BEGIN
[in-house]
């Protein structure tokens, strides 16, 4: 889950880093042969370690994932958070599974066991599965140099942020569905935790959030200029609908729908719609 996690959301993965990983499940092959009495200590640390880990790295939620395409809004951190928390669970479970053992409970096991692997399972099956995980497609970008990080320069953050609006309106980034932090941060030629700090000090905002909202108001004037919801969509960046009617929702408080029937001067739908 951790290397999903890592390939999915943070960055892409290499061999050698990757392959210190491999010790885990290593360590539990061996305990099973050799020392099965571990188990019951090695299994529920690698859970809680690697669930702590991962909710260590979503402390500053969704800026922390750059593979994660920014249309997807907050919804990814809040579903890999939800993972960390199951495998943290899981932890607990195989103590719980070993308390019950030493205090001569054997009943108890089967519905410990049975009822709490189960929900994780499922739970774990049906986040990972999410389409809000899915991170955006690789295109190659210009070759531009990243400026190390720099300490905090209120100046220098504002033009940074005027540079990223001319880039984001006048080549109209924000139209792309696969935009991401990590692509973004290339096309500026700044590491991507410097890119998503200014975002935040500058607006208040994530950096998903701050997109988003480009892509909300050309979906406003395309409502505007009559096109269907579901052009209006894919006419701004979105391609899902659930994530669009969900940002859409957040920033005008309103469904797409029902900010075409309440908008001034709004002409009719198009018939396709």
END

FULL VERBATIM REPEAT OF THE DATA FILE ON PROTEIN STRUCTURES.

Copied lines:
[in-house]
């Protein structure tokens, strides 16, 4: 889950880093042969370690994932958070599974066991599965140099942020569905935790959030200029609908729908719609 996690959301993965990983499940092959009495200590640390880990790295939620395409809004951190928390669970479970053992409970096991692997399972099956995980497609970008990080320069953050609006309106980034932090941060030629700090000090905002909202108001004037919801969509960046009617929702408080029937001067739908 951790290397999903890592390939999915943070960055892409290499061999050698990757392959210190491999010790885990290593360590539990061996305990099973050799020392099965571990188990019951090695299994529920690698859970809680690697669930702590991962909710260590979503402390500053969704800026922390750059593979994660920014249309997807907050919804990814809040579903890999939800993972960390199951495998943290899981932890607990195989103590719980070993308390019950030493205090001569054997009943108890089967519905410990049975009822709490189960929900994780499922739970774990049906986040990972999410389409809000899915991170955006690789295109190659210009070759531009990243400026190390720099300490905090209120100046220098504002033009940074005027540079990223001319880039984001006048080549109209924000139209792309696969935009991401990590692509973004290339096309500026700044590491991507410097890119998503200014975002935040500058607006208040994530950096998903701050997109988003480009892509909300050309979906406003395309409502505007009559096109269907579901052009209006894919006419701004979105391609899902659930994530669009969900940002859409957040920033005008309103469904797409029902900010075409309440908008001034709004002409009719198009018939396709």